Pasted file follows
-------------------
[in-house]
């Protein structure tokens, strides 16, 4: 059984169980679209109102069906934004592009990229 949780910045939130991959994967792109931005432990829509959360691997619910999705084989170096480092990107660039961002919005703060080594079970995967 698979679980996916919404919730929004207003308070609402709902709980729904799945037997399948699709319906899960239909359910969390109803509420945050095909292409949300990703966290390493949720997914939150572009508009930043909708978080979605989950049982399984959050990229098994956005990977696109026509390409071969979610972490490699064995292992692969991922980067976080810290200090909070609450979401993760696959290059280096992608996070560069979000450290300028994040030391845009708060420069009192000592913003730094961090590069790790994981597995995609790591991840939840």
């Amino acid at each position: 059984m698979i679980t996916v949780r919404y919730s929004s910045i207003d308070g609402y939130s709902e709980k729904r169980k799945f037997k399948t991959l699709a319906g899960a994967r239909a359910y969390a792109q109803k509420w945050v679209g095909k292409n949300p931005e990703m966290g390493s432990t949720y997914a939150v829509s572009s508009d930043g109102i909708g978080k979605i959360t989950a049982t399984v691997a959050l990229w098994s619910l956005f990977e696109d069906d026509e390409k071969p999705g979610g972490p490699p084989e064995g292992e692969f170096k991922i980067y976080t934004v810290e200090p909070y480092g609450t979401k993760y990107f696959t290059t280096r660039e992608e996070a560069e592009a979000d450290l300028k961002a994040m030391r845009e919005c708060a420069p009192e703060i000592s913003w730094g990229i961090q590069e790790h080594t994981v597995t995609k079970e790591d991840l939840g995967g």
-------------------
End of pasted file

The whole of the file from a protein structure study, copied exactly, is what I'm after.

[in-house]
């Protein structure tokens, strides 16, 4: 059984169980679209109102069906934004592009990229 949780910045939130991959994967792109931005432990829509959360691997619910999705084989170096480092990107660039961002919005703060080594079970995967 698979679980996916919404919730929004207003308070609402709902709980729904799945037997399948699709319906899960239909359910969390109803509420945050095909292409949300990703966290390493949720997914939150572009508009930043909708978080979605989950049982399984959050990229098994956005990977696109026509390409071969979610972490490699064995292992692969991922980067976080810290200090909070609450979401993760696959290059280096992608996070560069979000450290300028994040030391845009708060420069009192000592913003730094961090590069790790994981597995995609790591991840939840």
């Amino acid at each position: 059984m698979i679980t996916v949780r919404y919730s929004s910045i207003d308070g609402y939130s709902e709980k729904r169980k799945f037997k399948t991959l699709a319906g899960a994967r239909a359910y969390a792109q109803k509420w945050v679209g095909k292409n949300p931005e990703m966290g390493s432990t949720y997914a939150v829509s572009s508009d930043g109102i909708g978080k979605i959360t989950a049982t399984v691997a959050l990229w098994s619910l956005f990977e696109d069906d026509e390409k071969p999705g979610g972490p490699p084989e064995g292992e692969f170096k991922i980067y976080t934004v810290e200090p909070y480092g609450t979401k993760y990107f696959t290059t280096r660039e992608e996070a560069e592009a979000d450290l300028k961002a994040m030391r845009e919005c708060a420069p009192e703060i000592s913003w730094g990229i961090q590069e790790h080594t994981v597995t995609k079970e790591d991840l939840g995967g």